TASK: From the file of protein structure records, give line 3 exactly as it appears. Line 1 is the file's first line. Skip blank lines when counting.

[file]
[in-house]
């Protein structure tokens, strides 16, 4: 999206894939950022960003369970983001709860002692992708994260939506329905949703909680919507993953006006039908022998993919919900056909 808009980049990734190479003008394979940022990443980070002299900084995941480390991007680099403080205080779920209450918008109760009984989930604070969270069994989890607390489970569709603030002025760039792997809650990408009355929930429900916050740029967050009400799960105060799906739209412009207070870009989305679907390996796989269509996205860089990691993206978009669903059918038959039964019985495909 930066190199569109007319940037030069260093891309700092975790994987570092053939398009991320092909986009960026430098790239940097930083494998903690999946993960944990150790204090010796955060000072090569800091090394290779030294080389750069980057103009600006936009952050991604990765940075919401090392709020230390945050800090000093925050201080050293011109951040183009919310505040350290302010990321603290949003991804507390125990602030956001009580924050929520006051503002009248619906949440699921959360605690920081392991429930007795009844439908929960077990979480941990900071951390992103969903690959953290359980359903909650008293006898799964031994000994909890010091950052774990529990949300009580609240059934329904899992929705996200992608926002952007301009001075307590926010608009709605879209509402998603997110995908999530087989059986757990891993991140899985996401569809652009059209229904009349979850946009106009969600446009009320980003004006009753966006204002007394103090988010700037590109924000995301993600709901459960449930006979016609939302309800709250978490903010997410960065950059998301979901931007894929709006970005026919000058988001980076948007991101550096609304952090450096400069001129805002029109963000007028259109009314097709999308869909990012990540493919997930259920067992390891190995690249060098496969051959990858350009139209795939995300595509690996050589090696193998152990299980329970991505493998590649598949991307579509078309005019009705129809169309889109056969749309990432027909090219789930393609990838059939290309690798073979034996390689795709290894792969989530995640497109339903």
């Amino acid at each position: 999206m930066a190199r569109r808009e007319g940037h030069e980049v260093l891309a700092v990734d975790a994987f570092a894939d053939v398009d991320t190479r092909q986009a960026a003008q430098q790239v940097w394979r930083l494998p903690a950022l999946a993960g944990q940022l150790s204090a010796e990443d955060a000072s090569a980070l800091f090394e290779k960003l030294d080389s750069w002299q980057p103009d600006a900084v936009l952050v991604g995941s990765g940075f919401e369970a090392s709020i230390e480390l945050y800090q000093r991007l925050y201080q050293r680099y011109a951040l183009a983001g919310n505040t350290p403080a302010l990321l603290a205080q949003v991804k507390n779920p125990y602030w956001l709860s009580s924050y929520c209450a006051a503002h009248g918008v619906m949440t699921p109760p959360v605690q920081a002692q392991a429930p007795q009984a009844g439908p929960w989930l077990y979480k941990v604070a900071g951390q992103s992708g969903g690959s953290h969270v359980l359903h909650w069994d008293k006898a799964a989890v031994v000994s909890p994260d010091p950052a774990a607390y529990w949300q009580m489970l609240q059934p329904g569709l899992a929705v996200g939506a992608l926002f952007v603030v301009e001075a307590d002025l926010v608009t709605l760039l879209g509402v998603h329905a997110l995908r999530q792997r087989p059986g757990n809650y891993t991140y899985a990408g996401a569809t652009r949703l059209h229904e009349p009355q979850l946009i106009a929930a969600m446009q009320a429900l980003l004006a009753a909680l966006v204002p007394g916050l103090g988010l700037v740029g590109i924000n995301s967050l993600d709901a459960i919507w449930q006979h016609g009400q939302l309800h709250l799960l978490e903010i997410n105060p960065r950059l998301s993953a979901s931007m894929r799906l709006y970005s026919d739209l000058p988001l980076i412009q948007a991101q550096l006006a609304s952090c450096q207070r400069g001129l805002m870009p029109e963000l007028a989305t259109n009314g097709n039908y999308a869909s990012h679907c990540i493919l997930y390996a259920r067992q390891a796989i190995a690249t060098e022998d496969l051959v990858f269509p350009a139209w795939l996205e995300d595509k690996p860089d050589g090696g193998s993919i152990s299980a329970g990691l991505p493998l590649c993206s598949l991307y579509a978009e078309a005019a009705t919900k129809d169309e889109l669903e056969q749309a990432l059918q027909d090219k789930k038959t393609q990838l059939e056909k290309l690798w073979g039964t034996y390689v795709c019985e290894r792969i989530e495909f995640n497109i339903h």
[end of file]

């Amino acid at each position: 999206m930066a190199r569109r808009e007319g940037h030069e980049v260093l891309a700092v990734d975790a994987f570092a894939d053939v398009d991320t190479r092909q986009a960026a003008q430098q790239v940097w394979r930083l494998p903690a950022l999946a993960g944990q940022l150790s204090a010796e990443d955060a000072s090569a980070l800091f090394e290779k960003l030294d080389s750069w002299q980057p103009d600006a900084v936009l952050v991604g995941s990765g940075f919401e369970a090392s709020i230390e480390l945050y800090q000093r991007l925050y201080q050293r680099y011109a951040l183009a983001g919310n505040t350290p403080a302010l990321l603290a205080q949003v991804k507390n779920p125990y602030w956001l709860s009580s924050y929520c209450a006051a503002h009248g918008v619906m949440t699921p109760p959360v605690q920081a002692q392991a429930p007795q009984a009844g439908p929960w989930l077990y979480k941990v604070a900071g951390q992103s992708g969903g690959s953290h969270v359980l359903h909650w069994d008293k006898a799964a989890v031994v000994s909890p994260d010091p950052a774990a607390y529990w949300q009580m489970l609240q059934p329904g569709l899992a929705v996200g939506a992608l926002f952007v603030v301009e001075a307590d002025l926010v608009t709605l760039l879209g509402v998603h329905a997110l995908r999530q792997r087989p059986g757990n809650y891993t991140y899985a990408g996401a569809t652009r949703l059209h229904e009349p009355q979850l946009i106009a929930a969600m446009q009320a429900l980003l004006a009753a909680l966006v204002p007394g916050l103090g988010l700037v740029g590109i924000n995301s967050l993600d709901a459960i919507w449930q006979h016609g009400q939302l309800h709250l799960l978490e903010i997410n105060p960065r950059l998301s993953a979901s931007m894929r799906l709006y970005s026919d739209l000058p988001l980076i412009q948007a991101q550096l006006a609304s952090c450096q207070r400069g001129l805002m870009p029109e963000l007028a989305t259109n009314g097709n039908y999308a869909s990012h679907c990540i493919l997930y390996a259920r067992q390891a796989i190995a690249t060098e022998d496969l051959v990858f269509p350009a139209w795939l996205e995300d595509k690996p860089d050589g090696g193998s993919i152990s299980a329970g990691l991505p493998l590649c993206s598949l991307y579509a978009e078309a005019a009705t919900k129809d169309e889109l669903e056969q749309a990432l059918q027909d090219k789930k038959t393609q990838l059939e056909k290309l690798w073979g039964t034996y390689v795709c019985e290894r792969i989530e495909f995640n497109i339903h």